Adults Worry e-Cigarettes Will Encourage Kids to Start Smoking Tobacco
Adults nationwide are concerned about the use of e-cigarettes by children and teens, with 44 percent indicating worries that the devices will encourage kids to use tobacco products, according to a new poll from the University of Michigan.
According to the latest University of Michigan C.S. Mott Children’s Hospital National Poll on Children’s Health, nearly half of parents are concerned their child will try e-cigarettes, which are battery-operated devices that look like cigarettes but don’t burn tobacco.
E-cigarettes have replaceable cartridges of liquid containing nicotine, which is inhaled as a vapor along with flavors like chocolate, fruit, candy or even tobacco.
“This poll shows high levels of concern about e-cigarettes and the possibility that kids who try them could start smoking tobacco,” says Matthew M. Davis, M.D., M.A.P.P., director of the C.S. Mott Children’s Hospital National Poll on Children’s Health.
In the poll, which was administered in November 2013 to 2,124 adults age 18 and over, arguments were presented both for and against e-cigarettes. Then adults were asked for their opinions about the devices and possible regulations and laws.
Advocates of e-cigarettes say they are a healthier alternative to tobacco smoking and argue it may help smokers to quit.
Critics counter that e-cigarettes may have health risks and may encourage people and kids or teens to smoke tobacco. Currently, e-cigarettes are not regulated by the U.S. Food and Drug Administration. Twenty-six states have regulations prohibiting sale to minors; Michigan’s legislature currently has bills pending that prohibit those sales.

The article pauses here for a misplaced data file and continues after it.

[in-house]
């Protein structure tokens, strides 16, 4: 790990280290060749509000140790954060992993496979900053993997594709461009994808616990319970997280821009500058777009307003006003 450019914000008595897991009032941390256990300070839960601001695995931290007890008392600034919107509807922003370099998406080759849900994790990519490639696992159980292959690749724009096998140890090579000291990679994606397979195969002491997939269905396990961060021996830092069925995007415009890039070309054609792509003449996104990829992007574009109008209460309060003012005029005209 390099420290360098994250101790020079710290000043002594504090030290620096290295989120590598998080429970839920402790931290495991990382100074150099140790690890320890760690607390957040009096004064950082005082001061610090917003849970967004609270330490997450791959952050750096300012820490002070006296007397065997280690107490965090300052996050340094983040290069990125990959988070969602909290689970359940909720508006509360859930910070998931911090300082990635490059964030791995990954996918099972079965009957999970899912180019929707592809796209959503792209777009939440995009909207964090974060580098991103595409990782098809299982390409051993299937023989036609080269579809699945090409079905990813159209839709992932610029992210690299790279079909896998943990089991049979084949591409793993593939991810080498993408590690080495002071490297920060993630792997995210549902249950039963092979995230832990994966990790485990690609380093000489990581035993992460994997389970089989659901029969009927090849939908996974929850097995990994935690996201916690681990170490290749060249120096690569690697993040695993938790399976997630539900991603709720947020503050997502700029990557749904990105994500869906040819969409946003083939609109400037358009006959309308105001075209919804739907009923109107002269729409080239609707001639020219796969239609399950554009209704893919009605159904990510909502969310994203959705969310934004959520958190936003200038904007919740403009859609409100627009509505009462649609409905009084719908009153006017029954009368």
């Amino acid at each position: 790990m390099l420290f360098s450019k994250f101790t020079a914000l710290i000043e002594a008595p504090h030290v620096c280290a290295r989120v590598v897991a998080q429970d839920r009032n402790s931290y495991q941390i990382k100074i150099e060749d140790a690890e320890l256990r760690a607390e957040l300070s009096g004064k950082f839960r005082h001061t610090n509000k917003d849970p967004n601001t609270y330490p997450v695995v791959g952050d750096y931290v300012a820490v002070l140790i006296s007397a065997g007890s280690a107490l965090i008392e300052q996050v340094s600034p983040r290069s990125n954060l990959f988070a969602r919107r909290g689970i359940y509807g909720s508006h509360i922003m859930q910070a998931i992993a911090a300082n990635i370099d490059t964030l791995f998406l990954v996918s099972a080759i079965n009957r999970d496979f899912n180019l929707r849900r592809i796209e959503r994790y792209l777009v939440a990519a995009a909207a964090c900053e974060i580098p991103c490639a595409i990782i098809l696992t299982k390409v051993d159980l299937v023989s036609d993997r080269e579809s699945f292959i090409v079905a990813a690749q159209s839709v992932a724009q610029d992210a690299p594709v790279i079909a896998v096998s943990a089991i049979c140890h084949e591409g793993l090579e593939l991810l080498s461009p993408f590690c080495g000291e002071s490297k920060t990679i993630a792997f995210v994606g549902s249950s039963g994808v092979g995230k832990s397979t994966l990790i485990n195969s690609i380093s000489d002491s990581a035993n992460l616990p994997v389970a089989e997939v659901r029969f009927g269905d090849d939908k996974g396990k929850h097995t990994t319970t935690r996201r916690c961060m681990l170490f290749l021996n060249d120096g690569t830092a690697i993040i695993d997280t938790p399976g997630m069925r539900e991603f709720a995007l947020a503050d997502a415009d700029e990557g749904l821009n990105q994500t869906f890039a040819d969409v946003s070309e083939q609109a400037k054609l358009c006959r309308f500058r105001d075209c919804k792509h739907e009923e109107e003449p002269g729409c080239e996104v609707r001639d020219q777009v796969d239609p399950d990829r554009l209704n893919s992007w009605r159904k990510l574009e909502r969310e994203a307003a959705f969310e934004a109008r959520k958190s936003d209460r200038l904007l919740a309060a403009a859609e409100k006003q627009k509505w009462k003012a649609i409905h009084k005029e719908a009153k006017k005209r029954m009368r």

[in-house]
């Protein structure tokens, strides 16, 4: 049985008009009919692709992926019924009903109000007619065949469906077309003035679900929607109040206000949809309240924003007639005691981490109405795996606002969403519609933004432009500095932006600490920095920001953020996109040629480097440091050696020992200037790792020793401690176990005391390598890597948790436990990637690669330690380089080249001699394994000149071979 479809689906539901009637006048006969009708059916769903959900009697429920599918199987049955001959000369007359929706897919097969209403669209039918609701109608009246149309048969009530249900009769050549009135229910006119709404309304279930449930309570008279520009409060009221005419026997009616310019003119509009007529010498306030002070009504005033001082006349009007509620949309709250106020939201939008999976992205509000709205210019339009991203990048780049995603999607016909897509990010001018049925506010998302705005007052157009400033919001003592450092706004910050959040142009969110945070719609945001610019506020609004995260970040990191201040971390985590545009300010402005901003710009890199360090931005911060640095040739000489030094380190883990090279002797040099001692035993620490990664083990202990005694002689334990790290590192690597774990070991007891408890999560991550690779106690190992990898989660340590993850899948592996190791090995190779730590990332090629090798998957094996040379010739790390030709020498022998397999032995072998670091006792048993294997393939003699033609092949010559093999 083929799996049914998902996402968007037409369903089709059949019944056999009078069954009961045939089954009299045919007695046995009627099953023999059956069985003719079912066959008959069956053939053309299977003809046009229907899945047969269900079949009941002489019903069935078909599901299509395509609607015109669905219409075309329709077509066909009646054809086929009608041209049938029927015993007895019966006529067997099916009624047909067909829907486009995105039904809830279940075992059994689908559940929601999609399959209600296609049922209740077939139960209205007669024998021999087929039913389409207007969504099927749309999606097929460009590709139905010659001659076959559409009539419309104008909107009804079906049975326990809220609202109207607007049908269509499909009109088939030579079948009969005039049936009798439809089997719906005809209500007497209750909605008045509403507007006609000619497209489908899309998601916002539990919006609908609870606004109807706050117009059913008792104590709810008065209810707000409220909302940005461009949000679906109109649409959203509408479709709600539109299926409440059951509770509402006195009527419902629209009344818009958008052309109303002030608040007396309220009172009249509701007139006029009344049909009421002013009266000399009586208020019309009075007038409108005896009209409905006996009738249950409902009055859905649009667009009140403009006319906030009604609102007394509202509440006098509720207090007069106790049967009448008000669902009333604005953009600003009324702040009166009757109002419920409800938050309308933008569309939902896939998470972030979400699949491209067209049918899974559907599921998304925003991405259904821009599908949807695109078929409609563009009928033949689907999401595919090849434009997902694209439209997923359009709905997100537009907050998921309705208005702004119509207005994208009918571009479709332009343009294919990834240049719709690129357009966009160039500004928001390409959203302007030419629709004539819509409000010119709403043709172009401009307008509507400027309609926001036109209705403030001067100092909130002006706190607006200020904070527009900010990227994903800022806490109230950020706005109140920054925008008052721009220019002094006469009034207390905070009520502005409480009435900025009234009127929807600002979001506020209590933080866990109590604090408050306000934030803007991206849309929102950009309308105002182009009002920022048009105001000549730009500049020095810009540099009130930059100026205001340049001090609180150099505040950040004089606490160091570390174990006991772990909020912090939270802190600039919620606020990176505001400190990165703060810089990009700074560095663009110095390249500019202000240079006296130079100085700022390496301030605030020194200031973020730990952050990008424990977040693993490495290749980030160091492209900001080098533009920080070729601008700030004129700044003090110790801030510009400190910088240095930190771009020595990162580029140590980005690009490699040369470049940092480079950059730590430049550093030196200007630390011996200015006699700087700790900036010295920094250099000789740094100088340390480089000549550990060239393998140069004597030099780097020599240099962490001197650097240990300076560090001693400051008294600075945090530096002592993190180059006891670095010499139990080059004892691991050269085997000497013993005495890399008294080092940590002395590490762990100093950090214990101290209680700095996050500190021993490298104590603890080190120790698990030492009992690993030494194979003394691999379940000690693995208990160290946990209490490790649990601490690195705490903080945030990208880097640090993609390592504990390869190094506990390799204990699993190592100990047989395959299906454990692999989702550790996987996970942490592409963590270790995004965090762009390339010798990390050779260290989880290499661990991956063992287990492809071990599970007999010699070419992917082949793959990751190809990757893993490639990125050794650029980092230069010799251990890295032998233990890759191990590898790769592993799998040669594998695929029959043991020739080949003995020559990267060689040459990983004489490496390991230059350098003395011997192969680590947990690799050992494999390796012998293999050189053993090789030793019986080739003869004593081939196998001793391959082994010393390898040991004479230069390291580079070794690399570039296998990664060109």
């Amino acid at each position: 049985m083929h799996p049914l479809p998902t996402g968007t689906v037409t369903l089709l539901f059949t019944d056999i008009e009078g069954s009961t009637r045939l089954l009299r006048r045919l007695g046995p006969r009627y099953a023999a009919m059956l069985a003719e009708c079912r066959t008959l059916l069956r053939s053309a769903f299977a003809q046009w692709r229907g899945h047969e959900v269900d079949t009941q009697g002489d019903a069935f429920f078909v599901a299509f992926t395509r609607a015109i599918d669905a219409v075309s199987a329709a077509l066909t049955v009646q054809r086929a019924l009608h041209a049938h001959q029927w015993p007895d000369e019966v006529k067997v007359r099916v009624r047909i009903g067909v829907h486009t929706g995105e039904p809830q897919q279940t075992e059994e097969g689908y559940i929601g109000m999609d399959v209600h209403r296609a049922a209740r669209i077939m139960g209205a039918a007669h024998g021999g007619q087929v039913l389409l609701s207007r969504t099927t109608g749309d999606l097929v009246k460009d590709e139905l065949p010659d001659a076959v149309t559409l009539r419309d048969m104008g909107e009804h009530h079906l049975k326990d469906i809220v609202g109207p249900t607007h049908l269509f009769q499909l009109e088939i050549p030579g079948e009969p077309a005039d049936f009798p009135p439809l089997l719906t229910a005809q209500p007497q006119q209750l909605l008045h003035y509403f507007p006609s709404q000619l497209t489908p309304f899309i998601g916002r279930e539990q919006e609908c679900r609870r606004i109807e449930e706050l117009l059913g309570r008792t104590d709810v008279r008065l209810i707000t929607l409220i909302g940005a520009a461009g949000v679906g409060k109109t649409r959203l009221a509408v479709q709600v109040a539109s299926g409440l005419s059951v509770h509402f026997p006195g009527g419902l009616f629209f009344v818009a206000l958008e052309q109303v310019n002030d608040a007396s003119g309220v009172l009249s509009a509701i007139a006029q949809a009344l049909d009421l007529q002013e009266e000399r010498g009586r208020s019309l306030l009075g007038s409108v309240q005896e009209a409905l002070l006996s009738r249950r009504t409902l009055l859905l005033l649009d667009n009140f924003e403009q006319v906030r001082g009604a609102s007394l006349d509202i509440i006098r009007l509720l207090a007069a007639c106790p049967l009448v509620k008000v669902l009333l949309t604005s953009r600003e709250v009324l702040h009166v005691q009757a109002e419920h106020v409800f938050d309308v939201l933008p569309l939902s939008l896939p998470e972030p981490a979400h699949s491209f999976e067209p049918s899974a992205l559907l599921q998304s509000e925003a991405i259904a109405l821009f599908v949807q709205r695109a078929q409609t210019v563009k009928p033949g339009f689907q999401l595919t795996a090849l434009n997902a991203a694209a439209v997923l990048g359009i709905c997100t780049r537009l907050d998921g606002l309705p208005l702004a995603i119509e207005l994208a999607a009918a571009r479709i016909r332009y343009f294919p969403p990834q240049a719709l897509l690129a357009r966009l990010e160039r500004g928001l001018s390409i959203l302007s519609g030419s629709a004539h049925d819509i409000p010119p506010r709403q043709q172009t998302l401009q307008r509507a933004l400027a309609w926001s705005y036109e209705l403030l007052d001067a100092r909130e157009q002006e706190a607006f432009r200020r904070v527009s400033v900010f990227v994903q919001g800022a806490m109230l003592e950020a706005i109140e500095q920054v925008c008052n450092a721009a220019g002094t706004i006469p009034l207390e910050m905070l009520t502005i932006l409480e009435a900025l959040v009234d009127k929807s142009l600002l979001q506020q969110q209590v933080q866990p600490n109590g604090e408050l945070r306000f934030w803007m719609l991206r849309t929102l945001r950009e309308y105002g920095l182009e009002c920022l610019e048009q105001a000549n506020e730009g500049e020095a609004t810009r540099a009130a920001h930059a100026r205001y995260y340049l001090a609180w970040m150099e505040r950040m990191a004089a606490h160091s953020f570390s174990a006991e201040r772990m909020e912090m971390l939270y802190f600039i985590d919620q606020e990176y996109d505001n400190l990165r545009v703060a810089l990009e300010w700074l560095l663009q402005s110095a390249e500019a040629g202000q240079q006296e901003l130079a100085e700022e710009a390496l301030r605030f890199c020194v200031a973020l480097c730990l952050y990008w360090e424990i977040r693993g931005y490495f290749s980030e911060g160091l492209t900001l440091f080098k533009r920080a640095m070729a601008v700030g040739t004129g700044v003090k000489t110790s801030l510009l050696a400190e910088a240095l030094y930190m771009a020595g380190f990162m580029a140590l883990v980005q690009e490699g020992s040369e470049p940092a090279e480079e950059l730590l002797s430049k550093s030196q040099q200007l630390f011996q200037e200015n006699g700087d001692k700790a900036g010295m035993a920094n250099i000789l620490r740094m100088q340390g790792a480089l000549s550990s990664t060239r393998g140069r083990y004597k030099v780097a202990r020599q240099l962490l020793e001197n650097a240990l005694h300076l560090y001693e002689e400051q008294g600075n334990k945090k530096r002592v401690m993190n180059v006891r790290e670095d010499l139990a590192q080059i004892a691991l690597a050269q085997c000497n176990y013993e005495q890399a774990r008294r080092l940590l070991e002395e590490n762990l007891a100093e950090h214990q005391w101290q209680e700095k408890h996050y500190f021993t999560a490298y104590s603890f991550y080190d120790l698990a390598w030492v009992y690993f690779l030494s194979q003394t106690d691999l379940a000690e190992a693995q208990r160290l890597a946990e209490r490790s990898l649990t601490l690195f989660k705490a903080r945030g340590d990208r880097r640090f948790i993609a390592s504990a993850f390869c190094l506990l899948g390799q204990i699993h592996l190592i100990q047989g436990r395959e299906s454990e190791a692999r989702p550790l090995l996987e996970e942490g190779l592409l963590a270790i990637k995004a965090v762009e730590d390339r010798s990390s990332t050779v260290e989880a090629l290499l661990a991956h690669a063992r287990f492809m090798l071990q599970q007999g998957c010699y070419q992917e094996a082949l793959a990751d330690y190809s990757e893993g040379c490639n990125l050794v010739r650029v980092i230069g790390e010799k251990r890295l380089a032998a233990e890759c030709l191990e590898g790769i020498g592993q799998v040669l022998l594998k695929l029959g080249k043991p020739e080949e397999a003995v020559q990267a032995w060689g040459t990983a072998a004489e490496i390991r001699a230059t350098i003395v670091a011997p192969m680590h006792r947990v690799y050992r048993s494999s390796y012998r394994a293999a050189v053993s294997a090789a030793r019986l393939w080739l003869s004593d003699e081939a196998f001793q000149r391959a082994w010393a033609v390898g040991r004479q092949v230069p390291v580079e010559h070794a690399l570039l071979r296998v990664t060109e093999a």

In the poll, 86% of adults said they have heard of e-cigarettes, while only 13% have ever tried one. Among parents, 48 percent said they are very or somewhat concerned that their children will try e-cigarettes.
Meanwhile, 65% of adults think e-cigarettes should have health warnings like tobacco cigarettes and nicotine products.
Adults also expressed widespread support for new laws regarding e-cigarettes: 88% think manufacturers should be required to test e-cigarettes for safety and 86% favor prohibiting the sale of e-cigarettes to minors. 71% of adults support restricting the marketing of e-cigarettes on social networking sites.
“E-cigarettes are a relatively new product, with little information about safety or long-term health effects. However, the public is clearly aware of the devices and concerned about their impact, according to this month’s poll results,” says Davis, who is professor of pediatrics and internal medicine at the U-M Medical School and professor of public policy at U-M’s Gerald R. Ford School of Public Policy. “In 2010, the poll also asked about e-cigarettes and at that time only one-third of adults had heard of the product. In this poll, that number jumped to 86 percent.”
“We hope the results of this poll spur more discussion about what governments can do to regulate e-cigarettes or restrict sales to minors. After all, taking these steps now will allow us to protect the health of both children and adults in the future.”
— Source: University of Michigan Health System